Archive for the ‘Ethics’ Category
Jay Odenbaugh and Dale Jamieson discuss climate change and ethics on teh philosophy teevee. Worth your time:
In this conversation, Jamieson and Odenbaugh discuss how climate change raises novel philosophical concerns and underscores traditional ones. Climate change, they explain, poses a challenge for both consequentialism and its alternatives, and brings out questions about our obligations to future generations and about the moral status of non-humans. Further, the public controversy over climate science involves questions about the epistemology of testimony, the value-neutrality of science, and action under uncertainty.
Kwame Appiah has a very nice and provocative article in the Washington Post today. He asks what future generations will condemn us for. His conclusions? Prisons, Industrial Meat Production, the Institutionalized and the Elderly, and the Environment. He doesn’t say much about these issues, but it’s provocative nevertheless.
Condemnation may not be the appropriate term. Perhaps disapprobation is better. The idea, of course, is that we can gain some insight into the moral permissiveness of our actions simply by reflecting on the things for which we might be held accountable in the future.
Oh how I love the comments to this article by Jeff McMahan, an accomplished and well-respected ethicist at Rutgers. They remind me so how not atypical my undergraduates are. (Say what? Yes, you read that correctly.) Here are some gems. Maybe on Monday I’ll actually address the content of the article:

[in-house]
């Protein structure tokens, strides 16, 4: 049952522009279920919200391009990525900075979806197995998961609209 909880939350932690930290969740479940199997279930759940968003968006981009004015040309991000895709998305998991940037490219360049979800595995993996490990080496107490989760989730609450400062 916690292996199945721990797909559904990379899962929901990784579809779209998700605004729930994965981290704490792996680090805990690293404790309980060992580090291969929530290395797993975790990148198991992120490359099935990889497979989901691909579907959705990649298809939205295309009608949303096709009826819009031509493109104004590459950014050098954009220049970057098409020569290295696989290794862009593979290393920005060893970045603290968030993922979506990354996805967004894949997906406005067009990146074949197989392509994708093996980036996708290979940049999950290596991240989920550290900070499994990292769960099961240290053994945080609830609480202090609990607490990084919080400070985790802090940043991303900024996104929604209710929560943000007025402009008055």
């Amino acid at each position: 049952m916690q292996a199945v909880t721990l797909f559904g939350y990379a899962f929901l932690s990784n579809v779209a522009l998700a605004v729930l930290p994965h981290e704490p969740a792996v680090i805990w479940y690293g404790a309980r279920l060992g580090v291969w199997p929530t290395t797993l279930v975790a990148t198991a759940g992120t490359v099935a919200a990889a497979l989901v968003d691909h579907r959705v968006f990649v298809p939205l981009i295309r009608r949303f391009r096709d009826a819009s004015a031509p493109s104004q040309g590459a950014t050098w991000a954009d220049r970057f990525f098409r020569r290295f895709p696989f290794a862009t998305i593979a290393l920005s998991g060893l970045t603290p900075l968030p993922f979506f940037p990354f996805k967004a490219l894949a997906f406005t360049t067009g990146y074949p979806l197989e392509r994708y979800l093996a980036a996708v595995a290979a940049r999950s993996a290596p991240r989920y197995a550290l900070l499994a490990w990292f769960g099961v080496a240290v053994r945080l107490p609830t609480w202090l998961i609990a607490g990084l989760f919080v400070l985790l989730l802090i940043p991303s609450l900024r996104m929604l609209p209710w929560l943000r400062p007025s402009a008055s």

Joe: “this is incredibly flawed, the world of animals and all organisms are only able to survive because of such brutal competition, if there was nothing to fight for, what would it be worth?”
The other guy: “I came away with the same feeling as when I first read Zeno’s “dichotomy paradox” in college, That is, “What was he smoking?” That was also the time in my sophomore year where I swore the stuff off.”
Erika: “The argument you present is offensive.”
Socrates: “Horrifying article.”
into the fire: “Unbelievable, but alas not surprising, that this could be written by someone paid to profess at Rutgers or Princeton.”
Peter: “Mr. McMahan is right to expect to be vilified when intelligent people see his article. It is the height of ignorance.”
Vance: “The amount of large words does not counter the fact that these arguments are from a child’s mind.”
Linda: “This is an astounding example of ivory tower thinking that is totally out of touch with the real world.”
They go on, dear readers! I’m only on page two. Love, love the comments. So wonderful.
Philosophers are crrr-azy!
It was, as usual, a smashing success. Check out pictures here. As a counterpoint to the Opinionator blog at the NY Times, I think you’ll see that while we do have our fair share of ugly, we also have our fair share of decently-well put together.
RoME IV will be coming up soon — August 4-7, 2011 — and the CFP will be distributed soon. Abstracts are due on Feb 1, 2011.